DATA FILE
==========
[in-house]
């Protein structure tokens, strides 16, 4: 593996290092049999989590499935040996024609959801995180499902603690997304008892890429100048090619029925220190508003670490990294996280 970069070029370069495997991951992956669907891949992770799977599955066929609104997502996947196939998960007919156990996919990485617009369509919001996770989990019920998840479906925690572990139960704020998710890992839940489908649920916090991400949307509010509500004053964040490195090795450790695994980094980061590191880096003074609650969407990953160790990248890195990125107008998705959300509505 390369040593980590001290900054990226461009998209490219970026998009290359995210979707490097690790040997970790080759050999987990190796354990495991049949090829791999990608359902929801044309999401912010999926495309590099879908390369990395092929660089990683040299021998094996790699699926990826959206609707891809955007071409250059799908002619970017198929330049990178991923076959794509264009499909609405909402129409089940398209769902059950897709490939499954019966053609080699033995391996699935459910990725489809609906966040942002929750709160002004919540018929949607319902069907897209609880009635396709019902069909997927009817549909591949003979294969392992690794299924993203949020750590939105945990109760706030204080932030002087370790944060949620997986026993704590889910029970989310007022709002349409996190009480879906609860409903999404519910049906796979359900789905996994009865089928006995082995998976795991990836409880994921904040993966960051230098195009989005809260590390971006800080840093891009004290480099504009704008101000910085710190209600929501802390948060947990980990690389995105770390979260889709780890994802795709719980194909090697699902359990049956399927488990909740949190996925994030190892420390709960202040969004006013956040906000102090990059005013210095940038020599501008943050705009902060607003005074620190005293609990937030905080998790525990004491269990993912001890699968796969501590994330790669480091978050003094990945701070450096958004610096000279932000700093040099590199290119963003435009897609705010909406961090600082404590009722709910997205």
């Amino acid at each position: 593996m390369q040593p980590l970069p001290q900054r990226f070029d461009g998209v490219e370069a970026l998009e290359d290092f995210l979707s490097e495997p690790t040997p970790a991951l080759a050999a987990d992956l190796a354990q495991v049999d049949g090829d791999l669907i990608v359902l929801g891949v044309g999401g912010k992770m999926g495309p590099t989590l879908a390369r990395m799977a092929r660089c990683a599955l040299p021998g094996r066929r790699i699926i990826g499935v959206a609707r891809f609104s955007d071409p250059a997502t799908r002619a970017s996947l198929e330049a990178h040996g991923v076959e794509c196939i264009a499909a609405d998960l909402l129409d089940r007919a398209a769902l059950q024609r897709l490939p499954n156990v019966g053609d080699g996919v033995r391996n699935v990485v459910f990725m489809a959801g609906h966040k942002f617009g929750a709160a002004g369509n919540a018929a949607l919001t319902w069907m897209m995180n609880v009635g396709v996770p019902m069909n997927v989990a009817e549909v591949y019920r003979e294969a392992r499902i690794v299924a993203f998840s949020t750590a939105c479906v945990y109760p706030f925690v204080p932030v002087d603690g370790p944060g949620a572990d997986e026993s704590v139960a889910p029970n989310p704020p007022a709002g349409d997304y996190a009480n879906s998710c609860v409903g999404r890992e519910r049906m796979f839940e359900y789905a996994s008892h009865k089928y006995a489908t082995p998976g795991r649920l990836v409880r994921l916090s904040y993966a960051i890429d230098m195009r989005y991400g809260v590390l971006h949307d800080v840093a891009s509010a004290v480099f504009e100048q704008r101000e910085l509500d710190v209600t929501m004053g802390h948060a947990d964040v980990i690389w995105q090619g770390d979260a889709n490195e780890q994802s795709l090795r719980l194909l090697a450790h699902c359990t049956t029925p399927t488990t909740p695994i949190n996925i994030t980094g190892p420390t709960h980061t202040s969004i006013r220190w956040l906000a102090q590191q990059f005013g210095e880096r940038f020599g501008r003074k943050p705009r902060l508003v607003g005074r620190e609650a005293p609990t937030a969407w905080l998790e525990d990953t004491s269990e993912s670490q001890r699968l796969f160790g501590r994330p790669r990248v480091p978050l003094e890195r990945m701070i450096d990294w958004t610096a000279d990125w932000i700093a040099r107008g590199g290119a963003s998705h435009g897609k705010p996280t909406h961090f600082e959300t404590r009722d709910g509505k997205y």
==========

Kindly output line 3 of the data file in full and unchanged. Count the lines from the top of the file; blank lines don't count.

């Amino acid at each position: 593996m390369q040593p980590l970069p001290q900054r990226f070029d461009g998209v490219e370069a970026l998009e290359d290092f995210l979707s490097e495997p690790t040997p970790a991951l080759a050999a987990d992956l190796a354990q495991v049999d049949g090829d791999l669907i990608v359902l929801g891949v044309g999401g912010k992770m999926g495309p590099t989590l879908a390369r990395m799977a092929r660089c990683a599955l040299p021998g094996r066929r790699i699926i990826g499935v959206a609707r891809f609104s955007d071409p250059a997502t799908r002619a970017s996947l198929e330049a990178h040996g991923v076959e794509c196939i264009a499909a609405d998960l909402l129409d089940r007919a398209a769902l059950q024609r897709l490939p499954n156990v019966g053609d080699g996919v033995r391996n699935v990485v459910f990725m489809a959801g609906h966040k942002f617009g929750a709160a002004g369509n919540a018929a949607l919001t319902w069907m897209m995180n609880v009635g396709v996770p019902m069909n997927v989990a009817e549909v591949y019920r003979e294969a392992r499902i690794v299924a993203f998840s949020t750590a939105c479906v945990y109760p706030f925690v204080p932030v002087d603690g370790p944060g949620a572990d997986e026993s704590v139960a889910p029970n989310p704020p007022a709002g349409d997304y996190a009480n879906s998710c609860v409903g999404r890992e519910r049906m796979f839940e359900y789905a996994s008892h009865k089928y006995a489908t082995p998976g795991r649920l990836v409880r994921l916090s904040y993966a960051i890429d230098m195009r989005y991400g809260v590390l971006h949307d800080v840093a891009s509010a004290v480099f504009e100048q704008r101000e910085l509500d710190v209600t929501m004053g802390h948060a947990d964040v980990i690389w995105q090619g770390d979260a889709n490195e780890q994802s795709l090795r719980l194909l090697a450790h699902c359990t049956t029925p399927t488990t909740p695994i949190n996925i994030t980094g190892p420390t709960h980061t202040s969004i006013r220190w956040l906000a102090q590191q990059f005013g210095e880096r940038f020599g501008r003074k943050p705009r902060l508003v607003g005074r620190e609650a005293p609990t937030a969407w905080l998790e525990d990953t004491s269990e993912s670490q001890r699968l796969f160790g501590r994330p790669r990248v480091p978050l003094e890195r990945m701070i450096d990294w958004t610096a000279d990125w932000i700093a040099r107008g590199g290119a963003s998705h435009g897609k705010p996280t909406h961090f600082e959300t404590r009722d709910g509505k997205y």